One invention that has made good progress in addressing the aforementioned concerns is disclosed in U.S. Pat. No. 3,908,659, entitled "Absorbent Pad Structure, Diaper Construction Utilizing Same and Methods of Manufacture Thereof", which patent issued to Wehrmeyer et al. on Sept. 30, 1975. U.S. Pat. No. 3,908,659 discloses an embossing pattern for an absorbent core, which pattern is formed by dry pattern densification, and which pattern comprises an array of generally circular low density tufts which are separated and surrounded by bilaterally extending non-linear and generally sinuous regions of higher density. Such a pattern provides high softness impression together with high moisture wicking and transport and high surface dryness impression.

Bearing in mind the foregoing, it is a primary object of the present invention to provide a novel and improved absorbent pad structure.

Another primary object of the present invention, in addition to the foregoing object, is to provide such novel and improved absorbent pad structures having optimized liquid distribution and wicking capabilities as well as surface dryness and softness impressions.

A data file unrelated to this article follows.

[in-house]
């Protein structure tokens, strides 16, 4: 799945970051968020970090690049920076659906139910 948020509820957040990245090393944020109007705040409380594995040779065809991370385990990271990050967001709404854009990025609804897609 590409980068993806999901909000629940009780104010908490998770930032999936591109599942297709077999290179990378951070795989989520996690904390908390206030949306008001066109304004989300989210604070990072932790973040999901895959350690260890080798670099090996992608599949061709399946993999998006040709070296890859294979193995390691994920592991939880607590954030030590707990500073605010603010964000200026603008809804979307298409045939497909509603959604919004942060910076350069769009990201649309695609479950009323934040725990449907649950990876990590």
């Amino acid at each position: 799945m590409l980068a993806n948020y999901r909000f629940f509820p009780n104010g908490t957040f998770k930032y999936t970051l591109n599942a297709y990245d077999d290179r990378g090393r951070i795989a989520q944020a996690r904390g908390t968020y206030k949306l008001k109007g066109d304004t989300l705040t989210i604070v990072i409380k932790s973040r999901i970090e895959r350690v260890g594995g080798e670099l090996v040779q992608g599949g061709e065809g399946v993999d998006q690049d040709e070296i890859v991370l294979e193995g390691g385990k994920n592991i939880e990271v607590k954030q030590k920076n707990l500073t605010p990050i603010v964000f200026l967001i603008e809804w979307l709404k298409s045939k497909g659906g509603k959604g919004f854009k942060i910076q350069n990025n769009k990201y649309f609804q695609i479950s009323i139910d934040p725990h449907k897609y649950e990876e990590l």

Yet another primary object of the present invention, in addition to each of the foregoing objects, is the provision of such novel and improved absorbent pad structures particularly constituted for use in disposable diaper structures, underpad structures, incontinent brief structures, and catamenial pad structures fabricated thereof.

Yet still another primary object of the present invention, in addition to each of the foregoing object, is the provision of a novel absorbent pad having relatively low density tuft regions which are separated and surrounded by channels, wherein the channels comprise relatively intermediate density storage regions and relatively high density transport regions.